Kingdon’s model, an explanatory theory of agenda-setting, displays how that while problems, policies, and politics are possibly operating independent of each other, they need to coexist in order to spark the agenda-setting stage. There are influences on these streams uniquely but there needs to be a recognition these influences are important as a whole. The problem is that there is not a set standard for accused person’s right to a lawyer in criminal proceedings and there is a concern with right to civil liberties. The Commission had a window of opportunity to write this proposal when the Council was asked to draft legislation in response to the Stockholm Programme. This issue is seen as important because of its debate at the time this proposal was drafted. It has favorable political circumstances due to people’s growing concern with equality and civil liberties. The original proposal will need to be compromised in later stages by adding onto the articles already present. The articles need to account for various political issues that many EU countries are concerned with. Kingdon intended the multiple-streams approach to be for the framework of comparative policy research. This can relate to the EU member states and their different judicial systems and what various factors come into play in influencing their justice system.

The main question to be analyzed is “how the influence on the content of the adopted proposal varied across actors and why some actors were more influential than others (Haege 2019).” When researching the actors related to this issue, there were not many outside partakers considered except the input from the EU member states. A case dealing with environmental change or social policy could benefit from outside actors, but in this particular case, the actors are mostly countries within the EU or the higher courts within the EU. The primary concern addressed had to deal with the change in the individual judicial systems of the EU member states. It was a big issue addressed in regards to a standard being set for legal protocol. The proposal, as analyzed, needs to be further developed. It was slightly vague and contained complex issues that need more narrow understanding. This directive, according to Soo, was proposed when the Salduz case law was happening. The Salduz case was when the court stated that people held by law enforcement were to have the right to legal aid.This proposal took into account preexisting verdicts and judgements as seen with the European Court of Human Rights.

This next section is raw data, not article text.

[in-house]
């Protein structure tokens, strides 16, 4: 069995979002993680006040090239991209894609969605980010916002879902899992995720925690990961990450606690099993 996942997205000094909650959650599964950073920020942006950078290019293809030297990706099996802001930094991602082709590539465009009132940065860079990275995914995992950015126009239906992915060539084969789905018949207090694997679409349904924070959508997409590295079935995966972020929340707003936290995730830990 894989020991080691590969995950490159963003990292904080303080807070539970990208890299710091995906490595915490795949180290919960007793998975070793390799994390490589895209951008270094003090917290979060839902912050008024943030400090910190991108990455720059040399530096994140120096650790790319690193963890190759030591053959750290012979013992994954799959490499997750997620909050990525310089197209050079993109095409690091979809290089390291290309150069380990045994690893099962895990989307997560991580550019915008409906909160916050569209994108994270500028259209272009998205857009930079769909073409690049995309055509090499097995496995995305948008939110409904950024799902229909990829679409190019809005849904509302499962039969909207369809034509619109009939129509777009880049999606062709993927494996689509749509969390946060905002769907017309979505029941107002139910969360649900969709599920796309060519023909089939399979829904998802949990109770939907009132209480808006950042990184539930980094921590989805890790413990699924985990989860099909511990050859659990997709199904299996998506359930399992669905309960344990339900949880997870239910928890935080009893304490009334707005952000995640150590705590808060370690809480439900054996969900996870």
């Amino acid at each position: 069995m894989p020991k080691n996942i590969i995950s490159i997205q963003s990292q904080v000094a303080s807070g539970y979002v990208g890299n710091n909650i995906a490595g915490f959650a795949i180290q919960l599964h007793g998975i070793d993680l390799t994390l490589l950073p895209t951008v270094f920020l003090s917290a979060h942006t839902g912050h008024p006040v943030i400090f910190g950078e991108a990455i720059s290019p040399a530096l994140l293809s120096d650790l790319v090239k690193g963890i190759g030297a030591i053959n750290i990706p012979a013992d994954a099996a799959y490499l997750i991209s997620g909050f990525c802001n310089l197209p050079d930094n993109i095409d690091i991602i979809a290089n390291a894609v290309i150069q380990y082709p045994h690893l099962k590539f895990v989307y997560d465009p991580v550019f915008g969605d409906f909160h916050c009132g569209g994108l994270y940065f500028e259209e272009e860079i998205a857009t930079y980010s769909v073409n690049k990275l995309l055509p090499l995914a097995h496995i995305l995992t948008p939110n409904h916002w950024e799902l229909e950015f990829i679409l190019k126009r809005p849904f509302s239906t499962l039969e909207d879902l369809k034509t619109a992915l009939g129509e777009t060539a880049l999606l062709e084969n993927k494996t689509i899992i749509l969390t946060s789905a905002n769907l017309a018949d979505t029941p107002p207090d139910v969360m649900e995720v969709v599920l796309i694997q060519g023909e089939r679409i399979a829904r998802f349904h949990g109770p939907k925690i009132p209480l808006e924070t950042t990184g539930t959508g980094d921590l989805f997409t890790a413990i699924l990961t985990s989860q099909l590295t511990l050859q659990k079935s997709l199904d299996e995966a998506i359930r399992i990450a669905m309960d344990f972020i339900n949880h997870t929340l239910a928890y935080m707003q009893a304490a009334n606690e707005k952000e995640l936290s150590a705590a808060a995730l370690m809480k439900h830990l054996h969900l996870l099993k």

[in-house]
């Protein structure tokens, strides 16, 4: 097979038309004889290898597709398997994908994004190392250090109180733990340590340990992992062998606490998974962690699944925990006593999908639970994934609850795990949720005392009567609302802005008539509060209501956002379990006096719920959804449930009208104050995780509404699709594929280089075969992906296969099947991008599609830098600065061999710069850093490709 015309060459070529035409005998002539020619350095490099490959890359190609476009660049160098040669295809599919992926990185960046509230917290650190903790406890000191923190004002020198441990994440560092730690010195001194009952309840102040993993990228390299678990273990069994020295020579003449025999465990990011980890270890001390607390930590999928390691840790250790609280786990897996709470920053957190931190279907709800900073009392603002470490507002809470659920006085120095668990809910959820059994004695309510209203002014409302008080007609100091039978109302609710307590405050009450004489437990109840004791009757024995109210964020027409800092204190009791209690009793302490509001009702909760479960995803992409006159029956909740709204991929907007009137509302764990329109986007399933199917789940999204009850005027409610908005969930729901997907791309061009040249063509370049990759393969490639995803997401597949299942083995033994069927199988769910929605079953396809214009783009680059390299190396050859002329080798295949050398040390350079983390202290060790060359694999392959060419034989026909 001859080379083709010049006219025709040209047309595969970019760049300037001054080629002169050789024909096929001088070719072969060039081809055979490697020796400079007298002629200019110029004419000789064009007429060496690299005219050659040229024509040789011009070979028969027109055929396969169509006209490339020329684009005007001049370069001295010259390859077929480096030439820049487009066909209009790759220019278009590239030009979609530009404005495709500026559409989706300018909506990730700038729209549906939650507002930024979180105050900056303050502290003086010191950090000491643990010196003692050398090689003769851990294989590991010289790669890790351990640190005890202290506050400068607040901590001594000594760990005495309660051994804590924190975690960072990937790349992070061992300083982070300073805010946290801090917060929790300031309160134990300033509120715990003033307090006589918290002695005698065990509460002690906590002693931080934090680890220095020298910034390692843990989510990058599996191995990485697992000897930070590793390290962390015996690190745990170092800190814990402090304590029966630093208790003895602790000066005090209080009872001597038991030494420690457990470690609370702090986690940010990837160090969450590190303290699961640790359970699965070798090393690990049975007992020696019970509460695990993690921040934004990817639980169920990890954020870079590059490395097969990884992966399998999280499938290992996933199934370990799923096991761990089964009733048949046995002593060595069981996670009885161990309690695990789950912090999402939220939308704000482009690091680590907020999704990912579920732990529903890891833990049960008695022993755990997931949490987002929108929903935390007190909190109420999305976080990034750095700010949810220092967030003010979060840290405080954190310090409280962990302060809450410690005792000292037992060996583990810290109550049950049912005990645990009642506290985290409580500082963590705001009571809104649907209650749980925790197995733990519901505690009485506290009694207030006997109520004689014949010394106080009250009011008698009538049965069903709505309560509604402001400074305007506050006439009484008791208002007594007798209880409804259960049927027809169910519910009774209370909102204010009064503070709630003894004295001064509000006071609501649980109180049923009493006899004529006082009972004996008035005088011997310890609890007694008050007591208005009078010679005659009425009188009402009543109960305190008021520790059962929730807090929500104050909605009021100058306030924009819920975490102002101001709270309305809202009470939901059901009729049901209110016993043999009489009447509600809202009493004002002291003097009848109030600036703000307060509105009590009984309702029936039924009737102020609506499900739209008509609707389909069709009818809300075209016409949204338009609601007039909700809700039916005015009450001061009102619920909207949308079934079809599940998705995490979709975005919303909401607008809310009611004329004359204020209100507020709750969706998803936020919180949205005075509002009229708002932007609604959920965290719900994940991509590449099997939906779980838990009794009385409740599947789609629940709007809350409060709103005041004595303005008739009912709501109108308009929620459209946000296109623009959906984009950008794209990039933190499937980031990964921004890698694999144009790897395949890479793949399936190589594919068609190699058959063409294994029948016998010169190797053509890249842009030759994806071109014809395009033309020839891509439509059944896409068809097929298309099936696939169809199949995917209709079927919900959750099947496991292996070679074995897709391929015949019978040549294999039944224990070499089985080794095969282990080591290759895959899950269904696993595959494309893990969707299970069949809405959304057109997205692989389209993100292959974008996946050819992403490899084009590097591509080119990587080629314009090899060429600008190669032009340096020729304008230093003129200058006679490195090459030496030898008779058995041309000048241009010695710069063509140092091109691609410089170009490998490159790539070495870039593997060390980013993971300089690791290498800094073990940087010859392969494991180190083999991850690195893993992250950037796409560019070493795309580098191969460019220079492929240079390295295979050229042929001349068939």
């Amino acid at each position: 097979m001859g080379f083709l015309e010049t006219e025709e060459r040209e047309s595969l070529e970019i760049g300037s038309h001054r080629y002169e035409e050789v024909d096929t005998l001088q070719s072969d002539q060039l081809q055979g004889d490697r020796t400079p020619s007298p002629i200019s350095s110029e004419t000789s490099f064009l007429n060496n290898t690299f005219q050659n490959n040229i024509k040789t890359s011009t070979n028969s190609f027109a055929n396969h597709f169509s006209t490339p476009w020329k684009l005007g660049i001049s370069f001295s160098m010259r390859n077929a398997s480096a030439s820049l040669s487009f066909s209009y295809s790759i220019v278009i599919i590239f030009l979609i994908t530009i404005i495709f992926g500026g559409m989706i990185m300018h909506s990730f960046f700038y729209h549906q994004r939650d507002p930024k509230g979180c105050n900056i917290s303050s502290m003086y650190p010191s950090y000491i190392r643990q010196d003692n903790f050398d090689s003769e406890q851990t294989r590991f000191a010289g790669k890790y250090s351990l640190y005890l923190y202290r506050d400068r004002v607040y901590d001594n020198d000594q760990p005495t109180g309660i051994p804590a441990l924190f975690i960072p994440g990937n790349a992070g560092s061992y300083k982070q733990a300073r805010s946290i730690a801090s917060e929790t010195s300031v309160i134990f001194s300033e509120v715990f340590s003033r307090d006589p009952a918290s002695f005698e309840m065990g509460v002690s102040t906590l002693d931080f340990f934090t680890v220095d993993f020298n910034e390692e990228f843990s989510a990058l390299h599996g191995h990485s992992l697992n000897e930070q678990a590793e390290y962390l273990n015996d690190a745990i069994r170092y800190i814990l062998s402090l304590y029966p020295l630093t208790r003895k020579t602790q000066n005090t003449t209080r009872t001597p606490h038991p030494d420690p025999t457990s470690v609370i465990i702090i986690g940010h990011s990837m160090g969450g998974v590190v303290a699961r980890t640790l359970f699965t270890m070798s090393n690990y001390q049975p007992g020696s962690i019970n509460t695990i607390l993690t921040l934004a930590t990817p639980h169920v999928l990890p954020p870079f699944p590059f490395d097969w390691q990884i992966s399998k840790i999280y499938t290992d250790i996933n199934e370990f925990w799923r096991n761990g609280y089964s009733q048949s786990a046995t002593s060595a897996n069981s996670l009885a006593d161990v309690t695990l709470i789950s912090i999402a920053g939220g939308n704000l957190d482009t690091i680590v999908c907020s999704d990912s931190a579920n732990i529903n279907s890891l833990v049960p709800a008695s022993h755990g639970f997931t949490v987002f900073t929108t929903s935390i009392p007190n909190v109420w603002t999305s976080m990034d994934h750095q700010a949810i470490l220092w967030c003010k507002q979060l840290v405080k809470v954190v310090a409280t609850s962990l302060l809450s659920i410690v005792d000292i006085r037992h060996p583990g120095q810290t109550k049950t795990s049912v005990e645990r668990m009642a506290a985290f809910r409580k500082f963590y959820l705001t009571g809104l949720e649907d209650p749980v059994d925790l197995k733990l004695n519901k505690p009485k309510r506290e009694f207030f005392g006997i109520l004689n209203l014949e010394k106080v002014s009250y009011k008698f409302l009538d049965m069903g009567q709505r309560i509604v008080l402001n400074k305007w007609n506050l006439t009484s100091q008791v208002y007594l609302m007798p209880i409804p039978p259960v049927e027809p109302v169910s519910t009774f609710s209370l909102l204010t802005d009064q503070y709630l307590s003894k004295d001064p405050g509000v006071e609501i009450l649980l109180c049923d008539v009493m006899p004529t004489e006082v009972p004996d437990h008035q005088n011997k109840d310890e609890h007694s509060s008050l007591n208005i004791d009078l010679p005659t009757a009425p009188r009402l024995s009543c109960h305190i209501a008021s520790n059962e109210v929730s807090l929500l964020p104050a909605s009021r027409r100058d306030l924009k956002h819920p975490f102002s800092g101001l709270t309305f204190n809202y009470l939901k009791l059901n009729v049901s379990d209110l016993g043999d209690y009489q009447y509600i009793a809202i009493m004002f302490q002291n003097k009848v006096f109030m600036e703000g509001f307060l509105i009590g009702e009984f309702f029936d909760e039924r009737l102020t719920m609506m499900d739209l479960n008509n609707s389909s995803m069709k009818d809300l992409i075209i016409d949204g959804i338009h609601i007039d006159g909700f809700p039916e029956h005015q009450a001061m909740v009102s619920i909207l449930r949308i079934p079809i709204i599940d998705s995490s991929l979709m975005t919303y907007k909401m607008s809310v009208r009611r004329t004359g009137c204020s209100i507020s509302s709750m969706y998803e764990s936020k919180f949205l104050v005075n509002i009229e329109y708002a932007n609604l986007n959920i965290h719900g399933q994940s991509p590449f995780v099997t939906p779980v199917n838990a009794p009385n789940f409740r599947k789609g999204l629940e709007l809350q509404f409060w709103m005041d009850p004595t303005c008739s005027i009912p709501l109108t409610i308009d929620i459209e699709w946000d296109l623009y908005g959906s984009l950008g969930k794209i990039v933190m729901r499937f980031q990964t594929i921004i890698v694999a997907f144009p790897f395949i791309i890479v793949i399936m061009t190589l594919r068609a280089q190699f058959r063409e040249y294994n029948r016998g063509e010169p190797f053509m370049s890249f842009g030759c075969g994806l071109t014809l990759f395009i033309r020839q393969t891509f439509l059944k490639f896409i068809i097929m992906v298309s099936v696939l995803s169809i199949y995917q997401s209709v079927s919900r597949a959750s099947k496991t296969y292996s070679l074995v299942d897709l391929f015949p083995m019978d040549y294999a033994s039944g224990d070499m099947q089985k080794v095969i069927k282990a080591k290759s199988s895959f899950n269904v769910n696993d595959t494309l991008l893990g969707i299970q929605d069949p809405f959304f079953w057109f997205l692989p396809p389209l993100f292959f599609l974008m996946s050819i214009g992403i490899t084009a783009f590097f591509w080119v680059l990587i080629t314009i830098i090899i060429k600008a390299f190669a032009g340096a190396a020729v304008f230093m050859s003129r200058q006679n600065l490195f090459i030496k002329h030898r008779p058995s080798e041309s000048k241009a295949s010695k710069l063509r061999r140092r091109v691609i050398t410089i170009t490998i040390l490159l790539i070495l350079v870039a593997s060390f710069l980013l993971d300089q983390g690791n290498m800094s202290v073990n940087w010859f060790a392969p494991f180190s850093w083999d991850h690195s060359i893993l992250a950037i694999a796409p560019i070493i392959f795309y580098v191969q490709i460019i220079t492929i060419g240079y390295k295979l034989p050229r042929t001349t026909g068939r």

The issue being discussed concerns very important rights that are inherent in democratic governments. Most of the governments of the member states in the EU are democratic. Therefore, they take into account the majority. Political conditions in the last decade have regarded equality as very important factor in having a successful governmental platform. Even persons accused of a crime are worthy of the right to the fairness of the judicial system. In the United States, it is not a negotiable process on the rights of citizens. Governments in Europe in the last century have been reformed such as Germany and France. The EU is a fairly new intergovernmental organization that guides European countries that wish to be a part of the connective network. However, some countries wish to be independent, such as the United Kingdom with Brexit in the recent decade. (At the time of this paper Brexit is set to be official at the end of the month).